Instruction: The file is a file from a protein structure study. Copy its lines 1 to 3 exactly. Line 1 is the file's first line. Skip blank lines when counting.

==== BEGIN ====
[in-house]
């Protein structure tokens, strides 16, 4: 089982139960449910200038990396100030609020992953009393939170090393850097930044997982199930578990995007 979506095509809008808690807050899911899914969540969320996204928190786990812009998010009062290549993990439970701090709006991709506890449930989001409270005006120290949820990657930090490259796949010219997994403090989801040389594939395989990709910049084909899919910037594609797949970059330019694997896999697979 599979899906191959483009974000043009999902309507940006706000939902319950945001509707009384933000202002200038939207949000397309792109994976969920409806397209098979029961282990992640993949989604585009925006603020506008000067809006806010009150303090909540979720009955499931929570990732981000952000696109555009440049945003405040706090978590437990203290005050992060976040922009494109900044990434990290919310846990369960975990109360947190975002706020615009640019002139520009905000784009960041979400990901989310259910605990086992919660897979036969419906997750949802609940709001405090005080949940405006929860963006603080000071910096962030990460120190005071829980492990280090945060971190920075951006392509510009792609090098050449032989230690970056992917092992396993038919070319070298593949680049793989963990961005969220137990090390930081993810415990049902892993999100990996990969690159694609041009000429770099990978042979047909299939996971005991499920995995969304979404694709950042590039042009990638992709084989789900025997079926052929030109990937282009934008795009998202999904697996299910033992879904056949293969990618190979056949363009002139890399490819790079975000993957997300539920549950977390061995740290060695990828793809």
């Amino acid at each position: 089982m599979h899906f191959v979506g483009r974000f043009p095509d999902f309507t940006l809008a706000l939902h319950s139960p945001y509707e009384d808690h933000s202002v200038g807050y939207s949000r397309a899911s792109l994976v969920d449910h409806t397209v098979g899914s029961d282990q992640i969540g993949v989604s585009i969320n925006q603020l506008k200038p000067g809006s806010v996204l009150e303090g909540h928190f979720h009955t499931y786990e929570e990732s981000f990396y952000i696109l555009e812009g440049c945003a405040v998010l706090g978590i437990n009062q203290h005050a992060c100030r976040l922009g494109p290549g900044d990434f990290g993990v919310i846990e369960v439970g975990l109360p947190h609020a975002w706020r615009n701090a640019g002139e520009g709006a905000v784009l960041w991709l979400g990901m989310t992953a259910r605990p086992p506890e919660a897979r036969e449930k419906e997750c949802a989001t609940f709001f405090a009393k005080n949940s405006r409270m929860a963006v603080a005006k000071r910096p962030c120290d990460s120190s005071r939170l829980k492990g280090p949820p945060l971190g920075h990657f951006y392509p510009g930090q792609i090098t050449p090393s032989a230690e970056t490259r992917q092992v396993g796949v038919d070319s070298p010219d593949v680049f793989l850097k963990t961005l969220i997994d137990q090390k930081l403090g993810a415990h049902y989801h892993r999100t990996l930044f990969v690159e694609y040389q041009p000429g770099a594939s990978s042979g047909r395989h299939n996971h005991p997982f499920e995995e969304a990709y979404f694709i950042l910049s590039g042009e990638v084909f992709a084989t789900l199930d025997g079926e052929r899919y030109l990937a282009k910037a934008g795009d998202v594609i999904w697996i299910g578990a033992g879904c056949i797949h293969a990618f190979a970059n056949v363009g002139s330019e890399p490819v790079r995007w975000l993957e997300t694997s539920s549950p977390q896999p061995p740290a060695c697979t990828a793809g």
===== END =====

[in-house]
């Protein structure tokens, strides 16, 4: 089982139960449910200038990396100030609020992953009393939170090393850097930044997982199930578990995007 979506095509809008808690807050899911899914969540969320996204928190786990812009998010009062290549993990439970701090709006991709506890449930989001409270005006120290949820990657930090490259796949010219997994403090989801040389594939395989990709910049084909899919910037594609797949970059330019694997896999697979 599979899906191959483009974000043009999902309507940006706000939902319950945001509707009384933000202002200038939207949000397309792109994976969920409806397209098979029961282990992640993949989604585009925006603020506008000067809006806010009150303090909540979720009955499931929570990732981000952000696109555009440049945003405040706090978590437990203290005050992060976040922009494109900044990434990290919310846990369960975990109360947190975002706020615009640019002139520009905000784009960041979400990901989310259910605990086992919660897979036969419906997750949802609940709001405090005080949940405006929860963006603080000071910096962030990460120190005071829980492990280090945060971190920075951006392509510009792609090098050449032989230690970056992917092992396993038919070319070298593949680049793989963990961005969220137990090390930081993810415990049902892993999100990996990969690159694609041009000429770099990978042979047909299939996971005991499920995995969304979404694709950042590039042009990638992709084989789900025997079926052929030109990937282009934008795009998202999904697996299910033992879904056949293969990618190979056949363009002139890399490819790079975000993957997300539920549950977390061995740290060695990828793809």
């Amino acid at each position: 089982m599979h899906f191959v979506g483009r974000f043009p095509d999902f309507t940006l809008a706000l939902h319950s139960p945001y509707e009384d808690h933000s202002v200038g807050y939207s949000r397309a899911s792109l994976v969920d449910h409806t397209v098979g899914s029961d282990q992640i969540g993949v989604s585009i969320n925006q603020l506008k200038p000067g809006s806010v996204l009150e303090g909540h928190f979720h009955t499931y786990e929570e990732s981000f990396y952000i696109l555009e812009g440049c945003a405040v998010l706090g978590i437990n009062q203290h005050a992060c100030r976040l922009g494109p290549g900044d990434f990290g993990v919310i846990e369960v439970g975990l109360p947190h609020a975002w706020r615009n701090a640019g002139e520009g709006a905000v784009l960041w991709l979400g990901m989310t992953a259910r605990p086992p506890e919660a897979r036969e449930k419906e997750c949802a989001t609940f709001f405090a009393k005080n949940s405006r409270m929860a963006v603080a005006k000071r910096p962030c120290d990460s120190s005071r939170l829980k492990g280090p949820p945060l971190g920075h990657f951006y392509p510009g930090q792609i090098t050449p090393s032989a230690e970056t490259r992917q092992v396993g796949v038919d070319s070298p010219d593949v680049f793989l850097k963990t961005l969220i997994d137990q090390k930081l403090g993810a415990h049902y989801h892993r999100t990996l930044f990969v690159e694609y040389q041009p000429g770099a594939s990978s042979g047909r395989h299939n996971h005991p997982f499920e995995e969304a990709y979404f694709i950042l910049s590039g042009e990638v084909f992709a084989t789900l199930d025997g079926e052929r899919y030109l990937a282009k910037a934008g795009d998202v594609i999904w697996i299910g578990a033992g879904c056949i797949h293969a990618f190979a970059n056949v363009g002139s330019e890399p490819v790079r995007w975000l993957e997300t694997s539920s549950p977390q896999p061995p740290a060695c697979t990828a793809g």